A tour d’horizon on the elections to the German Bundestag

Twitter is the most commonly used social media platform by policymakers worldwide. It has become the primary source of information about the everyday activities of political actors. With the increasing online activity of policymakers, we can discover the hidden trends in policymaking. Especially around elections, Twitter becomes the epicentre of political action. Politicians engage in active campaigns to attract voters through social media. How can we use this knowledge to uncover hidden trends in policymaking? 

Let’s take a closer glance at the German elections to the Bundestag on September 26th. We can zoom in on the Twitter activity of German policymakers to find answers to the most pressing questions. For the past months, Twitter users have been actively speculating about who will replace Angela Merkel as the future Chancellor of Germany. They also discussed the possible seat division in the parliament as well as who will form coalitions. The underlying question is: which political groups will be dominating German politics in the upcoming years? 

What political groups are setting trends in policy on social media?

Compared to France or the United Kingdom, the German political system distinguishes itself with a large variety of major political parties. The difference in parliamentary seats between the two most prominent political groups in Germany, namely CDU/CSU and SPD, is not nearly as stark as between LREM and Les Républicains in France. This leads to a close race between all the major political parties in Germany. The annual patterns established CDU/CSU as the most active political group on Twitter. However, the patterns closer to the elections tell a different story. In the last 30 days, the Greens (Die Grünen) have dominated social media, assuming first place in the activity ranking. The Greens are particularly popular amongst the younger demographic. Therefore, they have evidently been using Twitter to reach potential voters.

Who will become the next Angela Merkel?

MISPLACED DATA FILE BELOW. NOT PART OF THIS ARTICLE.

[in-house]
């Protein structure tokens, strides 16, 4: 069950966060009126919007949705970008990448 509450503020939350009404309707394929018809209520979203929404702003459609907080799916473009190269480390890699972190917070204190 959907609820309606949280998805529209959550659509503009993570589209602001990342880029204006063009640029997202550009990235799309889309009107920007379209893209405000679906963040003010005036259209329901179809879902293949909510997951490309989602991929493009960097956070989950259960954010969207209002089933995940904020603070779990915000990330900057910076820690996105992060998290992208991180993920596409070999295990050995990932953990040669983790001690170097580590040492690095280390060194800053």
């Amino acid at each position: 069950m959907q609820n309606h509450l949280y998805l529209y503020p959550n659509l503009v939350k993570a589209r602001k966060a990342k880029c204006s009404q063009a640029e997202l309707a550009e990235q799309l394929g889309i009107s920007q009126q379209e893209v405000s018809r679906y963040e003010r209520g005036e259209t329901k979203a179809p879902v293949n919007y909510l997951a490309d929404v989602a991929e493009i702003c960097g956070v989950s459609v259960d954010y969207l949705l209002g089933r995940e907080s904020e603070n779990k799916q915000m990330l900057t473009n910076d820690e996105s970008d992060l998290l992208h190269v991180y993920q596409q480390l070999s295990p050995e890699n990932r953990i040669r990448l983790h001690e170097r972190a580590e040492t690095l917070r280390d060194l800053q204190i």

Social media platforms such as Twitter have been increasingly used to predict election results across the world. Could Twitter patterns also help predict the results of the German Bundestag elections? For over a decade, Angela Merkel served as a Chancellor of Germany. At the same time she was an informal mediator between the EU states. The role of the German chancellor has established itself as one of the most influential in European and world politics. Therefore, the entire world is closely watching to find out who will step into Merkel’s footsteps. The CDU/CSU candidate Armin Laschet is predicted to succeed Angela Merkel as the next Chancellor of Germany. Olaf Scholz, the candidate of SPD, is a close competitor.

When we look at the Twitter activity, we see that #Laschet finds itself in the top 10 hashtags of the month. As the current Minister President of Northrhine-Westfalia, heavily hit by the floods just recently, Laschet has been at the centre of severe criticism. Laschet has been criticitzed for his current campaign and a collateral of the poor federal management of the recent crisis in Afghanistan.

Which party causes the most buzz?

Far-right parties, such as National Rally in France or Lega in Italy, often attract controversy on social media. In the last 30 days, #AfD has remained a top hashtag on Twitter due to a scandal involving a German supermarket chain Edeka. A recently organized campaign by smoothie manufacturer True Fruits showcased smoothie bottles with names of German political parties. Edeka decided to remove Alternative for Germany (AfD) bottles from its stores. As a result, many citizens, including political actors, took to Twitter to express their opinion. The scandal sparked a nationwide debate. The main topics of discussion were fair political representation and commercial involvement in politics.

This article was originally published in English. Translations were generated automatically and might be incorrect.